WarnerMedia Faces Wall Street "Pressure" Ahead of HBO Max Launch

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As AT&T plans "heavy" investment for its new streaming effort, revenue forecasts dim as its pay TV businesses "bleed market share."

In 2016, when AT&T revealed its intention to pay $85 billion for Time Warner, it said the deal would "enhance its revenue and earnings growth profile." Shortly after the merger closed in June 2018, AT&T CEO Randall Stephenson predicted TV subscribers would expand "over the next couple of years."

But Jan. 29, he disclosed that between DirecTV and U-verse, the telecom had 19.5 million video customers, 15 percent fewer than a year earlier, while AT&T net income slid 25 percent to $13.9 billion in 2019 on operating revenue that dipped 2 percent to $45.1 billion. Revenue and operating income also declined at WarnerMedia.

UBS analyst John Hodulik downgraded AT&T shares Jan. 30 to neutral while cutting his price target, suggesting the firm faces "secular pressure within its entertainment and WarnerMedia units." Bernstein analyst Peter Supino says he's "extremely concerned about the environment for WarnerMedia's legacy TV businesses, especially the large affiliate revenue streams of Turner and CNN."

AT&T said it shed 20,420 employees year-over-year, but the layoffs apparently haven't saved much money yet amid spending on HBO Max, the streamer it plans to launch in May. CFO John Stephens said pressure from heavy HBO Max investment not only dented its fourth-quarter financials but will keep doing so for the first half of 2020.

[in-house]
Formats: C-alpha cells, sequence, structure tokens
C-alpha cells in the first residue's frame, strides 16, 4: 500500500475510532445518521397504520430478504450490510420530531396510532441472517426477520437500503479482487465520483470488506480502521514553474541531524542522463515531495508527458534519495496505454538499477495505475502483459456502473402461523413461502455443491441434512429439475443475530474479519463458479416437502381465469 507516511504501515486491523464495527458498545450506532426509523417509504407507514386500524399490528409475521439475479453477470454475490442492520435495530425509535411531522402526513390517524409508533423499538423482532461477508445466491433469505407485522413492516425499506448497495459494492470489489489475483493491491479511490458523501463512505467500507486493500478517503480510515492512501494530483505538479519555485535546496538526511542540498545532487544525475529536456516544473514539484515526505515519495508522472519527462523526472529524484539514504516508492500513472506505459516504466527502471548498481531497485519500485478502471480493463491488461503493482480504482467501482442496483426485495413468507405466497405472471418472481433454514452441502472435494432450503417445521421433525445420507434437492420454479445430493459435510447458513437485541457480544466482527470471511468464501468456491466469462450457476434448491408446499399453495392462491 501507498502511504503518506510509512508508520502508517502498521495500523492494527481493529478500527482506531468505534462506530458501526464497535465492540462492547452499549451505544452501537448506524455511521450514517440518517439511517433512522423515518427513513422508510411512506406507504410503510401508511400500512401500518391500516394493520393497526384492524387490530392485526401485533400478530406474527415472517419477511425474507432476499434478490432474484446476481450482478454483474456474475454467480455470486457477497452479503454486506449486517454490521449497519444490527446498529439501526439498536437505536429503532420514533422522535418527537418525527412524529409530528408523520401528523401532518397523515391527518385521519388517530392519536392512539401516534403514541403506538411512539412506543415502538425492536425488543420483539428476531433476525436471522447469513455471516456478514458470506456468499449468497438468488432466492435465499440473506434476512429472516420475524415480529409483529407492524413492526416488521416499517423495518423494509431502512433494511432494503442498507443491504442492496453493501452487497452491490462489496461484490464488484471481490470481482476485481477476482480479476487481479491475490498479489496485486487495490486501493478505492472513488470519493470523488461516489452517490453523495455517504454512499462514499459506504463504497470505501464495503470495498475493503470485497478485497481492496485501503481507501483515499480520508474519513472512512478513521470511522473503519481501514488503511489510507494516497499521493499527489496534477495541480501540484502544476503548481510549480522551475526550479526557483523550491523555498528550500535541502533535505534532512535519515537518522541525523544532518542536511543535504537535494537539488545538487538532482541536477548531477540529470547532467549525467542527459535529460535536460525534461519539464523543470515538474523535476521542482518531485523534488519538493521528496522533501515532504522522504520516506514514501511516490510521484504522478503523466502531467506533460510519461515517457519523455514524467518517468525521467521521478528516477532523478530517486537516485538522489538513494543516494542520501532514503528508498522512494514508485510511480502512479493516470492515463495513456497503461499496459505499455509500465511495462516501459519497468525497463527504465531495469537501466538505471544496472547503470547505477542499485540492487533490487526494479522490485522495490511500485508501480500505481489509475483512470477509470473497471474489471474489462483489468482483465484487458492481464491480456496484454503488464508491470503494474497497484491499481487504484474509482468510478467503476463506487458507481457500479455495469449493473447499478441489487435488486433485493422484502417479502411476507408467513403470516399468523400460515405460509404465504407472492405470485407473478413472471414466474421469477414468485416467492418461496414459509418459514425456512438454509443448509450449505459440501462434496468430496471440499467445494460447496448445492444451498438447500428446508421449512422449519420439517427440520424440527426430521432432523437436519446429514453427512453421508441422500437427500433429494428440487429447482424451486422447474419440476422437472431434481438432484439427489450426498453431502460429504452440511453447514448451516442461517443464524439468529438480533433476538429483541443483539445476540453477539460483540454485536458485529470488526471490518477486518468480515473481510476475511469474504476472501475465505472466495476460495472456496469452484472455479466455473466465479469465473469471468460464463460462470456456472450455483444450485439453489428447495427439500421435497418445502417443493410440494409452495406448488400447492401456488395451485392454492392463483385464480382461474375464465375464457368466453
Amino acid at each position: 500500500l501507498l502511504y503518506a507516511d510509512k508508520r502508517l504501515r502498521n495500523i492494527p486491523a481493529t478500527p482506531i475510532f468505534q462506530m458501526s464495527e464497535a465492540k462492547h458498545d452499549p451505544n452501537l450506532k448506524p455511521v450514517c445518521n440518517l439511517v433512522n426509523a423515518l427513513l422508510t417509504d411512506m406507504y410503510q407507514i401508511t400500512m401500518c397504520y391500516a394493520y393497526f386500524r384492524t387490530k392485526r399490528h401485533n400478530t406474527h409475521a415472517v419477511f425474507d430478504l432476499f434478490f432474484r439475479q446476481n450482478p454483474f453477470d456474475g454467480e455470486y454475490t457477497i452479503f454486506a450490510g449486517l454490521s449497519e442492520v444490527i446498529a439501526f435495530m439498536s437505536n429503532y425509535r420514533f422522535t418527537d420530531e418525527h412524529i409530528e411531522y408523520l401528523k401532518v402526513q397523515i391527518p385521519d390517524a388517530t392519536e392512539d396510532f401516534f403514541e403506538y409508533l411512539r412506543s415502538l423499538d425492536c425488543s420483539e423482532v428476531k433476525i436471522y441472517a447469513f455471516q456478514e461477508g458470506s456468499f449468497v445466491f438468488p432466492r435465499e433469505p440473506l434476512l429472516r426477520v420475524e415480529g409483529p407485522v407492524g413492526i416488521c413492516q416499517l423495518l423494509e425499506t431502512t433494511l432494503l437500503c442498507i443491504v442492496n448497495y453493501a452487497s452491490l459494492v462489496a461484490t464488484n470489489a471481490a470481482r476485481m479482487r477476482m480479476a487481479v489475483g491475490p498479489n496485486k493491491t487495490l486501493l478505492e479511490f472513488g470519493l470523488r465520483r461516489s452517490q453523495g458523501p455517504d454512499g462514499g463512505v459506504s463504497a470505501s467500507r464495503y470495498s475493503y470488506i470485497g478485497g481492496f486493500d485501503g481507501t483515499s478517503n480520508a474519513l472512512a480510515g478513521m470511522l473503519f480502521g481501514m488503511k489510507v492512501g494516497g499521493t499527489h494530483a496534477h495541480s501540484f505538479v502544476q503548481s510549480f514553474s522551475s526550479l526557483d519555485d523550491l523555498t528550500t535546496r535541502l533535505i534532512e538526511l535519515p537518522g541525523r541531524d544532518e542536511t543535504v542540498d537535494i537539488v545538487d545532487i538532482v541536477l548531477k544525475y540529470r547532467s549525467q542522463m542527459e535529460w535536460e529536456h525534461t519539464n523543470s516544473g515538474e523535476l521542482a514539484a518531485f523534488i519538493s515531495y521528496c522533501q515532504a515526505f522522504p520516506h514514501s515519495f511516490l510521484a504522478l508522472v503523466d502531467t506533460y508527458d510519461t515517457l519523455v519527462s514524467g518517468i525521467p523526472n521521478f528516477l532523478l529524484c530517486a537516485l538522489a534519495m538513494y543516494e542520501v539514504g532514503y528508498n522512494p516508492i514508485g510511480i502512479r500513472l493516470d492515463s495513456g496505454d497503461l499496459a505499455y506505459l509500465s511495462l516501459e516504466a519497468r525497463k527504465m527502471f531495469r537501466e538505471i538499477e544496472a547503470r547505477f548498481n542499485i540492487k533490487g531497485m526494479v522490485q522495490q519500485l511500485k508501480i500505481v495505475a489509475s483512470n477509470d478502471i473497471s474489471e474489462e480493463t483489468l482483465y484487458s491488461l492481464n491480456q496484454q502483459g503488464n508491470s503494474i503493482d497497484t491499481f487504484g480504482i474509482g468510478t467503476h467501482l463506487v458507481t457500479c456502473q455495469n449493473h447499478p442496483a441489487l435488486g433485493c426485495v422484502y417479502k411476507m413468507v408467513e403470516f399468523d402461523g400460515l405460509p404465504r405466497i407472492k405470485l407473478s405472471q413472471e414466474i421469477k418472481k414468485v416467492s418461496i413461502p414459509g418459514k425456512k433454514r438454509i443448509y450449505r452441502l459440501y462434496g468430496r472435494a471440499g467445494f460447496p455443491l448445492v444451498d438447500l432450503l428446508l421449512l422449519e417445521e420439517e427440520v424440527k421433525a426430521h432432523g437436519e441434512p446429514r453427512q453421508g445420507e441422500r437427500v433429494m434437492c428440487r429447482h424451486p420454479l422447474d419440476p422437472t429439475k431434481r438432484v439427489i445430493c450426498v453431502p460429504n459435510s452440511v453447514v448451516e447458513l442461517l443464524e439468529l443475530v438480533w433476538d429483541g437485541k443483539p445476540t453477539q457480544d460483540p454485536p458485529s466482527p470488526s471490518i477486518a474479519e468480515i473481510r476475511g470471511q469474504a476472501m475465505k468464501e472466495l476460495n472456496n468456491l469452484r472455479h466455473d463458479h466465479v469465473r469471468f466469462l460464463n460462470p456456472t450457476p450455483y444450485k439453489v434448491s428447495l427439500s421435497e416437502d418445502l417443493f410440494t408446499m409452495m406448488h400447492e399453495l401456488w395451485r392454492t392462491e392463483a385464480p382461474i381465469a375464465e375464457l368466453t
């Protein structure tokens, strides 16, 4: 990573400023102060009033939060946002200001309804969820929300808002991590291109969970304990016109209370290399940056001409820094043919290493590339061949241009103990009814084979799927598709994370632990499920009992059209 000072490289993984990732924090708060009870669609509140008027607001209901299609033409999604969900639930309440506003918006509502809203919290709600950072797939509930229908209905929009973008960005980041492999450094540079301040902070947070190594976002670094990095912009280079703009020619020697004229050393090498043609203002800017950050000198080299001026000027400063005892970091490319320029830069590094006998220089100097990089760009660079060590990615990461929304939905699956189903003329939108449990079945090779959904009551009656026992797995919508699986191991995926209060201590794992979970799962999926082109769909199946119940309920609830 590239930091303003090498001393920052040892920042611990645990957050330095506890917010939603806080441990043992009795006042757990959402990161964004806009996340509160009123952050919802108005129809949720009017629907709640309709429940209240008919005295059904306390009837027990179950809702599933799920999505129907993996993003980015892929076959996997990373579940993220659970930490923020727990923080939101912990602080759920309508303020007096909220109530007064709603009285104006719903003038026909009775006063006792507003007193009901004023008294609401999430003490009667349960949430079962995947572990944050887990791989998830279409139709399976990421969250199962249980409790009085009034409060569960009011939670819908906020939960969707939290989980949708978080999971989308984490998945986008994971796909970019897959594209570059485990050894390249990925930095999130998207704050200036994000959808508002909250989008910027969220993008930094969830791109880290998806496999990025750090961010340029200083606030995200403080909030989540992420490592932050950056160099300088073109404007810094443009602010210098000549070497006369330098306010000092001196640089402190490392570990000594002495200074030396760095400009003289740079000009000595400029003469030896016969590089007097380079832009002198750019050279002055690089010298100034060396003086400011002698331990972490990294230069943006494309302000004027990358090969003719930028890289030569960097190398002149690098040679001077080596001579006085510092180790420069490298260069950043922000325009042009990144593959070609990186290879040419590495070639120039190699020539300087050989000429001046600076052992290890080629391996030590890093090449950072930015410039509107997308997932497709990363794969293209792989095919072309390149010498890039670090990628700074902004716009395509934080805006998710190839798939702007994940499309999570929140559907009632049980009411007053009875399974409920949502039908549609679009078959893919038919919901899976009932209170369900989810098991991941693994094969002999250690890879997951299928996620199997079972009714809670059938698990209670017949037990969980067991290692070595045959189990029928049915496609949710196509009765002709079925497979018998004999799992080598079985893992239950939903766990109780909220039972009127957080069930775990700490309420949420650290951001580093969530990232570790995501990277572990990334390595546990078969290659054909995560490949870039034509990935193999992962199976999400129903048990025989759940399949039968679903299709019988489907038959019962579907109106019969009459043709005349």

Along with HBO Max costs, WarnerMedia is forgoing some licensing revenue. Craig Moffett of MoffettNathanson notes, "A year ago, WarnerMedia was growing." But if losses mount at HBO Max, the company will "wither," the analyst warns, thus his rating on AT&T shares are a "sell."

AT&T counters that it met or exceeded all of its 2019 commitments, including record free cash flow for the year. "Our three-year financial outlook and capital allocation plan position us well for the future," Stephenson said Jan. 29.

On the brighter side, some observers have confidence that an Oct. 28 agreement with activist investor Elliott Management, which owns $3.4 billion in shares and equivalents, could be beneficial. The deal calls for a full review of the portfolio, presumably with the intention that AT&T would sell assets (some are suggesting jettisoning DirecTV, which lost 403,000 subs in the last quarter) along with "no more major acquisitions."

In a bullish note, David Barden at Bank of America says AT&T "is running the media business just fine" because, had it not been for investments in HBO Max, revenue in the segment might have grown 10 percent in the fourth quarter instead of sinking 3 percent; Supino points out that AT&T stock is cheap and adds, "Management's alignment with activist shareholders portends better earnings-per-share results by whatever means necessary, but we expect AT&T's key businesses to continue to bleed market share."

This story first appeared in the Feb. 5 issue of The Hollywood Reporter magazine. Click here to subscribe.